Inside Self-Storage Magazine 07/2004: Understanding Software Reports

July 1, 2004

4 Min Read
Inside Self-Storage Magazine 07/2004: Understanding Software Reports

Understanding Software Reports

By Pamela Alton

When I first started in the self-storage business, in what now seems like the Dark Ages, a lot of facilities used the old peg board system of record-keeping. It was used to track numbers of units, tenant information, rental rates, late fees and letters sent. Letters were often just photocopied, and you filled in the tenant name, unit number and amount past due. All that changed when computers and self-storage software became available.

Today, we have more than a dozen self-storage softwareprograms from which to choose. Many of them provide the same information, justin different forms. One thing is for certain: With computerization, we are in amuch better position to maintain tenant information, and track income, latefees, move-ins, move-outs and transfers, along with financial information aboutour facilities. We can look at computer-generated reports and see at a glanceour occupancy level, monthly income, and how many units are rented, vacant, onreserve or past due.

The data, generated by software specific to our industry, canbe viewed and printed on a daily, weekly or monthly basis. The reportsthemselves may be called something different in every program; but this shouldntcause managers difficulty if they learn how to read the reports, and decipherand understand the information they contain.

Manual Tasks to Technical Understanding

I like programs that offer single-page summary reportsarecap, if you will, of a facilitys financial statistics. All of my sitemanagers use a manual end-of-week report that uses information from thecomputerized data. Wait a seconddid I say manual? Didnt I also saycomputers generate reports so we no longer have to do things by hand? Yes, I did!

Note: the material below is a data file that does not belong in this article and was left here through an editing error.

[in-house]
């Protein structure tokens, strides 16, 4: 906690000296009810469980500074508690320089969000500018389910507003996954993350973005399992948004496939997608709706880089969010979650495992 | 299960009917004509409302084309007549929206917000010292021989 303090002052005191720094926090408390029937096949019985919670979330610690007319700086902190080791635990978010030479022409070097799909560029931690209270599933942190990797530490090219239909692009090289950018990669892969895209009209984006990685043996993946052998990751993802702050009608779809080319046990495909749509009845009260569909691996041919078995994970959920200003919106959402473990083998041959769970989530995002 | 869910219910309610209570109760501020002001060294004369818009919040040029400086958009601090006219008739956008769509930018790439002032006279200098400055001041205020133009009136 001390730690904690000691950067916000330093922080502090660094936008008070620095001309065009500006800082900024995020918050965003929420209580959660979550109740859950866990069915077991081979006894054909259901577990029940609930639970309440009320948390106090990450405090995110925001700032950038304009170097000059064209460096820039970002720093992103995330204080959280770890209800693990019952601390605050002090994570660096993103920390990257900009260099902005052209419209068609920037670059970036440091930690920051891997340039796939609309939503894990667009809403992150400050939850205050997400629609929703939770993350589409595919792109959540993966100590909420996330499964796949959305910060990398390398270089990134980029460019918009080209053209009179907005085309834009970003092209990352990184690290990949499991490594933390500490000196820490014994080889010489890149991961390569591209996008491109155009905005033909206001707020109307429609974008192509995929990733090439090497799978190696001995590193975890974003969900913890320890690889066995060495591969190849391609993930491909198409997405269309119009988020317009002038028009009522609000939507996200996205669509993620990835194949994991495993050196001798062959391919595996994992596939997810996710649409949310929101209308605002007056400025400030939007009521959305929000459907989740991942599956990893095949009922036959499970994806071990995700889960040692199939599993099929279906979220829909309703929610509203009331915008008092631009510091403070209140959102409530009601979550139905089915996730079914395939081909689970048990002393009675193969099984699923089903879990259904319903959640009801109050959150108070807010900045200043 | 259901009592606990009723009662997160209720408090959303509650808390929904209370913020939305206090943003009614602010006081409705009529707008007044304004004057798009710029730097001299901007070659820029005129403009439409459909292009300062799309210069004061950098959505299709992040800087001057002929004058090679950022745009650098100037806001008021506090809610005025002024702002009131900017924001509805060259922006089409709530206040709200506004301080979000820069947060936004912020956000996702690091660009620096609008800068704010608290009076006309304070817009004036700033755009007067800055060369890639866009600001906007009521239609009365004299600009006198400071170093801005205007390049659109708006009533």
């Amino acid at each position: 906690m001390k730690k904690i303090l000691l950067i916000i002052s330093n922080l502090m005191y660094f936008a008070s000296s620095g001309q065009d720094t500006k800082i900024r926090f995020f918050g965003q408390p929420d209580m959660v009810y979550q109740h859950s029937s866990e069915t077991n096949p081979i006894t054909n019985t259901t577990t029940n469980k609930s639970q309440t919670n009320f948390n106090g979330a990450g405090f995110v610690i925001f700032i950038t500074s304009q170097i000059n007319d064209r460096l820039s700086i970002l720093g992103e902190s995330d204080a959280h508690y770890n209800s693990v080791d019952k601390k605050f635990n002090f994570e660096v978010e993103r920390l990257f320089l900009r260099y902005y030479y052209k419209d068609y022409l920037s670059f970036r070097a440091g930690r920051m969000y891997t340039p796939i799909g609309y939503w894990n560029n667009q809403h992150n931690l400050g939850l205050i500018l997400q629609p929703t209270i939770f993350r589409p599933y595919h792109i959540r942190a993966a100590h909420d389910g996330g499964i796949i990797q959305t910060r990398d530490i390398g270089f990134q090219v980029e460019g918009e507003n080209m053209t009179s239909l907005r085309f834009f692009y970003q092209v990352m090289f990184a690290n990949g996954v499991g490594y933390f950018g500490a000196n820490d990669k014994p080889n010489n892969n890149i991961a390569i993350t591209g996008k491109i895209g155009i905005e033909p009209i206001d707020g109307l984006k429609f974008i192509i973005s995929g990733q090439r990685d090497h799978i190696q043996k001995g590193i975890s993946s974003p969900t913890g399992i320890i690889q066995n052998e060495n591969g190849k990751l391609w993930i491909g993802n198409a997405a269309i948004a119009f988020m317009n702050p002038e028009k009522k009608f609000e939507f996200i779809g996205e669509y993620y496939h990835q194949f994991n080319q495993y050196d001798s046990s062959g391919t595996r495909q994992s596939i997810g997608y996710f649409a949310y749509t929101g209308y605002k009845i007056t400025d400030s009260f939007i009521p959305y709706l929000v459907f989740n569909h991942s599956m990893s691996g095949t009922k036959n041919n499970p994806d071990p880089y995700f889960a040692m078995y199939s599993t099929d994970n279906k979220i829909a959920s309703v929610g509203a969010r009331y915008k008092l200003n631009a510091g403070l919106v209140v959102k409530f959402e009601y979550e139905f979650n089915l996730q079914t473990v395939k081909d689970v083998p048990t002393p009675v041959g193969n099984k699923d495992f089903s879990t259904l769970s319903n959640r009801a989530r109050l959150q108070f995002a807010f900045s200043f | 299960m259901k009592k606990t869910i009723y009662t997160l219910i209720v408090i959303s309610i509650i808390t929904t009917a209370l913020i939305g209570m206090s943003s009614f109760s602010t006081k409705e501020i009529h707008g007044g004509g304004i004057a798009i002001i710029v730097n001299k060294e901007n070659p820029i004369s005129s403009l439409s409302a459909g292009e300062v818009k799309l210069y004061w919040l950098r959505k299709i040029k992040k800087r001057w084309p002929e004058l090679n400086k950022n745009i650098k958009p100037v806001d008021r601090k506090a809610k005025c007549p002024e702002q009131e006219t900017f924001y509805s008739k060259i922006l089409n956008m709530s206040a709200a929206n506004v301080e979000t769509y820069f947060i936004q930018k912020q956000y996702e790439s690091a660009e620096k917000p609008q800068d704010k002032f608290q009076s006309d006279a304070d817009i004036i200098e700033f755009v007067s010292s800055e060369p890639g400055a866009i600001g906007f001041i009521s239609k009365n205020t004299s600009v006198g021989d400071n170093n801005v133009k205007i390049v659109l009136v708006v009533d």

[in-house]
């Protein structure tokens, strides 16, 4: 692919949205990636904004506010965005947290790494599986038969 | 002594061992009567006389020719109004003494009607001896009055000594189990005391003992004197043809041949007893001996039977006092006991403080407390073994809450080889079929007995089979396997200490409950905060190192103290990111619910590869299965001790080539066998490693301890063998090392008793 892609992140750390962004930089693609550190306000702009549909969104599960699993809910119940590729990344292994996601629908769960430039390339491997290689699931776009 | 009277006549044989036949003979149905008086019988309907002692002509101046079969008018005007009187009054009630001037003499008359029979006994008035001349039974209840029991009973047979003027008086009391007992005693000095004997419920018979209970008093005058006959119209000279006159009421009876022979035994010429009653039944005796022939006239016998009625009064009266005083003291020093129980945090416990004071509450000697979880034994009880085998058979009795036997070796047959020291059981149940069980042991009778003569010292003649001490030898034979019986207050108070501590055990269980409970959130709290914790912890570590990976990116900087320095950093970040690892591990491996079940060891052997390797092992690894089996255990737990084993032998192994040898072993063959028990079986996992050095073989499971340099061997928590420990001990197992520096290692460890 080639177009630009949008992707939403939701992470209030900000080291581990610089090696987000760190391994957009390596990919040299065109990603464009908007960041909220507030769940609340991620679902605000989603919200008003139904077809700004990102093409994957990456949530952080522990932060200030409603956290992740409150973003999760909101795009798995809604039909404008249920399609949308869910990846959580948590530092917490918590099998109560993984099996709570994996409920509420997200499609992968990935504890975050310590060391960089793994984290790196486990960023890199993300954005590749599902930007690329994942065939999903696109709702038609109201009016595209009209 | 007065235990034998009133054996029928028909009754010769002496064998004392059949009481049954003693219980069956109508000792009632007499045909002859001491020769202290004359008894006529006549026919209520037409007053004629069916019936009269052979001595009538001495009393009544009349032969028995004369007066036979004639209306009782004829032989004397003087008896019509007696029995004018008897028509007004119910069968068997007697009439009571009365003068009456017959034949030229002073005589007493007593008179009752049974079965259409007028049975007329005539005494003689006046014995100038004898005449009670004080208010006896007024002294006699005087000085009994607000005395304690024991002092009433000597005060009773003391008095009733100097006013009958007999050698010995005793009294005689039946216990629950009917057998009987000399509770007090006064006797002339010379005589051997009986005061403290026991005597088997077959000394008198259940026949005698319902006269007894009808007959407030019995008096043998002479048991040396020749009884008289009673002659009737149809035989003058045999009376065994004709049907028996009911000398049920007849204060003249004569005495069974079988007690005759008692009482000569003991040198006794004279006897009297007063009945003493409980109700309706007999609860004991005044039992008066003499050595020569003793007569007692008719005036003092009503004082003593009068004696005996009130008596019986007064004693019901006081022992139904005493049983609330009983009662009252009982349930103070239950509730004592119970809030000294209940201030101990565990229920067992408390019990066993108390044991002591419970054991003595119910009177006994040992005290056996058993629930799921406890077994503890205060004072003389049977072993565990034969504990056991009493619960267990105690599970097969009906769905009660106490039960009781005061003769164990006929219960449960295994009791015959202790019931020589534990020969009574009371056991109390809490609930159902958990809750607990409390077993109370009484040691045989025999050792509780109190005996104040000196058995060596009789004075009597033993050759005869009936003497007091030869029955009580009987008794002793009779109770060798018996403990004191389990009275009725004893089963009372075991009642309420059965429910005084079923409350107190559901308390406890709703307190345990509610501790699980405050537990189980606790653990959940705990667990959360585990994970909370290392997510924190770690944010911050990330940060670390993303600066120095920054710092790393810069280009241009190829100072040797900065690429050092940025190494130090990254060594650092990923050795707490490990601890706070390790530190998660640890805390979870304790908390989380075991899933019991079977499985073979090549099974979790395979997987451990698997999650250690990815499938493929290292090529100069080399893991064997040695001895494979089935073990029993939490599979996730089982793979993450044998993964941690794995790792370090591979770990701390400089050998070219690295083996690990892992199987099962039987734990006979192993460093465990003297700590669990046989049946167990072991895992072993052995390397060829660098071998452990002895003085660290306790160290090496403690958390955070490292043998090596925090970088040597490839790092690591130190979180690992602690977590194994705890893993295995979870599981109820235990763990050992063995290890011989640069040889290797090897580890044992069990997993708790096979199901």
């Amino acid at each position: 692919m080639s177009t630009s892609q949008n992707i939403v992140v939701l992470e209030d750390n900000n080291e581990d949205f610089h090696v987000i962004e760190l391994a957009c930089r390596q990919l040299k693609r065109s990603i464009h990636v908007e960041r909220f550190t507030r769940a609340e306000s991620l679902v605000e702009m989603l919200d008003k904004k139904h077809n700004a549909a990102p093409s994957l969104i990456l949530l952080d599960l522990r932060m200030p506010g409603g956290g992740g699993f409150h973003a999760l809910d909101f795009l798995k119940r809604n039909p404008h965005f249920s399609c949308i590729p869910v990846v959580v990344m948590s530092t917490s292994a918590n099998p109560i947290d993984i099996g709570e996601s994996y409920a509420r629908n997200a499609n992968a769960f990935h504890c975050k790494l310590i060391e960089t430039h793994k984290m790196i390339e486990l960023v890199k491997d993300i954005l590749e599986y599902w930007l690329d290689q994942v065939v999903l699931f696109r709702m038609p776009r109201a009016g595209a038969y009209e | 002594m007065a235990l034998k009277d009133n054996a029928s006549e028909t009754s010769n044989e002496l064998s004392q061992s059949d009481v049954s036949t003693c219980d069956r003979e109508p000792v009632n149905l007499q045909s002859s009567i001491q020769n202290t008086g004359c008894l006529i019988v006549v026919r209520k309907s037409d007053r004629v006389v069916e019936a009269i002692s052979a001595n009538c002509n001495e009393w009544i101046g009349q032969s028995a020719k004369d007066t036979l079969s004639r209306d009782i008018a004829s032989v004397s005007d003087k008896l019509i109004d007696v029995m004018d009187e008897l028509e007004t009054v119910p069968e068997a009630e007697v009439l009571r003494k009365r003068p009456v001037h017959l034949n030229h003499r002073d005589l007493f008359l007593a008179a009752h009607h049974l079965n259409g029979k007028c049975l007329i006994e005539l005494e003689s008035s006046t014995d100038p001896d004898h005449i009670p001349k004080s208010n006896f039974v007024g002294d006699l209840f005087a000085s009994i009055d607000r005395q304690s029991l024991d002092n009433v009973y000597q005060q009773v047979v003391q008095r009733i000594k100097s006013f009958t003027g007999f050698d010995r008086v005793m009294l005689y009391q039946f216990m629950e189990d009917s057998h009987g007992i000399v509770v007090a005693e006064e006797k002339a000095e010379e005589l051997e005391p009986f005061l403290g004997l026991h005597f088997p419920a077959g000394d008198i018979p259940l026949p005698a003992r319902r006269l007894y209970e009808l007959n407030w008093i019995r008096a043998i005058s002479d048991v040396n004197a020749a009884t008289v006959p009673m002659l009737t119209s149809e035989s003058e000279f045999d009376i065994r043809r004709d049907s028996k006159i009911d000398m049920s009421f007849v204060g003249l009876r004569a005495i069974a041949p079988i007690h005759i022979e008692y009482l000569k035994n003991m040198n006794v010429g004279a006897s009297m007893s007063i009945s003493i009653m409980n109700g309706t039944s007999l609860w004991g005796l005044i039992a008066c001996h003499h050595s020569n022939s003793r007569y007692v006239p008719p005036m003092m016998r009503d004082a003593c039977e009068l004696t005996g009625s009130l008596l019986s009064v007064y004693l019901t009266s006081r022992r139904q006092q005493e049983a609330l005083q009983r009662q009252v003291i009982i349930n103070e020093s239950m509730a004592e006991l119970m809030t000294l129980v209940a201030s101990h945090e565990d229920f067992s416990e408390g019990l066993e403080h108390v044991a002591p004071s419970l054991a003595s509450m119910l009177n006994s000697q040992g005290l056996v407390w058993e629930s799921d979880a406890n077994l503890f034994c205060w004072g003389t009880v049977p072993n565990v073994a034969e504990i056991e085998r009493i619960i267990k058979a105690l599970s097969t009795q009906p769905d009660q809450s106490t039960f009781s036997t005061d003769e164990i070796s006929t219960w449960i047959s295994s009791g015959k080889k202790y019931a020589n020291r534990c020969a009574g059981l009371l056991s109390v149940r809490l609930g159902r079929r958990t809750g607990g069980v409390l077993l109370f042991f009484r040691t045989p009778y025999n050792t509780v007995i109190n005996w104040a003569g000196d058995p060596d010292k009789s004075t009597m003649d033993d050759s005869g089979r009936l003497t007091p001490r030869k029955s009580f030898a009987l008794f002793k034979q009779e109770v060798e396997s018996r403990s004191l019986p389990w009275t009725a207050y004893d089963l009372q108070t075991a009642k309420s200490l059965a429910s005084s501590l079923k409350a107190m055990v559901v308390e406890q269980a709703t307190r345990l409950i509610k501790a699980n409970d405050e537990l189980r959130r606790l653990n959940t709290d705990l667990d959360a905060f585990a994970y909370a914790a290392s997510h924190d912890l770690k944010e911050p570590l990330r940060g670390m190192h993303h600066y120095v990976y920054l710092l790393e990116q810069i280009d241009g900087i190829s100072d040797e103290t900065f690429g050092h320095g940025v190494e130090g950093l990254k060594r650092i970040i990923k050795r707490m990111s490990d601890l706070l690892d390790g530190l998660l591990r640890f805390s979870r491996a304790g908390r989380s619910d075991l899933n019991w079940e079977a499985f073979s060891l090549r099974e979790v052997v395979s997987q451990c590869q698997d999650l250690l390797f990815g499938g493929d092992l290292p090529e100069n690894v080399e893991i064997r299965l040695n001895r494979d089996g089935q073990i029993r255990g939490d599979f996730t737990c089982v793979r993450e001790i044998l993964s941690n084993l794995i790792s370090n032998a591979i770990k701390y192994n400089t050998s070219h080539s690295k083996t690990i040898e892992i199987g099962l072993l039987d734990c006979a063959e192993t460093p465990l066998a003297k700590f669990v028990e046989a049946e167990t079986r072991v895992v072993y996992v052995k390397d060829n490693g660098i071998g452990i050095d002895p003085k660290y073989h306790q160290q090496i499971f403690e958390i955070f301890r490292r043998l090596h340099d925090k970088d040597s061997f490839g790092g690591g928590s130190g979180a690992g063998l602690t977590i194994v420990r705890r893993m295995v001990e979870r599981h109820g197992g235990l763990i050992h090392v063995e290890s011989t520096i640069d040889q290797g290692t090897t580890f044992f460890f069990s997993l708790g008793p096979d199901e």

I purposely have managers fill out their end-of-week forms byhand because I want them to read and understand the reports our softwaregenerates. Why? Because managers are the ones who operate facilities on a dailybasis andafter allthis is a business that can generate well over $100,000per month at some sites. Shouldnt the person who sits behind the counter andat the computer every day know what is going on at the facility he manages?

Know What You Know

Computer-generated reports provide a wealth of facilityinformation, such as how many units have rented, who rented those units, whentheir rent is due, if they are current or past due, how much is owed, and if andwhen to over-lock units. These reports also indicate how much income is receivedmonth- and year-to-date, as well as other necessary financial information.

I travel all over the United States visiting facilities andspeaking with managers. I ask things like, How many units do you have? andWhat is your current occupancy level? Most know the answers to thesequestions. But I am amazed that a vast majority of managers do not know how muchrentable square footage they have. This is when I know they have not beentaught, either by their owner, management company or software company, how toread reports and obtain this type of information.

If you are an owner, do you teach your managers how todecipher and understand reports, or do you bar them access to this information? How can a manager operate a multimillion-dollar investmentwhen he doesnt know how his facility is performing this year compared tolast, its occupancy level, or how much square footage is available? To effectively manage a storage facility, the on-site staffneeds to understand the facility reports.

We have come a long way since I entered this wonderfulbusiness of self-storage 13 years ago, and I see it evolve year after year.Facilities now have retail centers, which offer a whole new challenge ofrecordkeeping (cost of goods vs. retail sales price, collection of sales taxes,etc.). As years pass, our industry will become ever more sophisticated. There is no time like the present for site managers to learnto read and understand the reports generated by their management software. They offer information that can only help educate staff andmake them top-notch managers.

Pamela Alton is the owner of Mini-Management, a nationwidemanager-placement service. Mini- Management also offers full-service and operationsonly facility management, training manuals, inspections and audits,feasibility studies, consulting and training seminars. For more information,call 800.646.4648.

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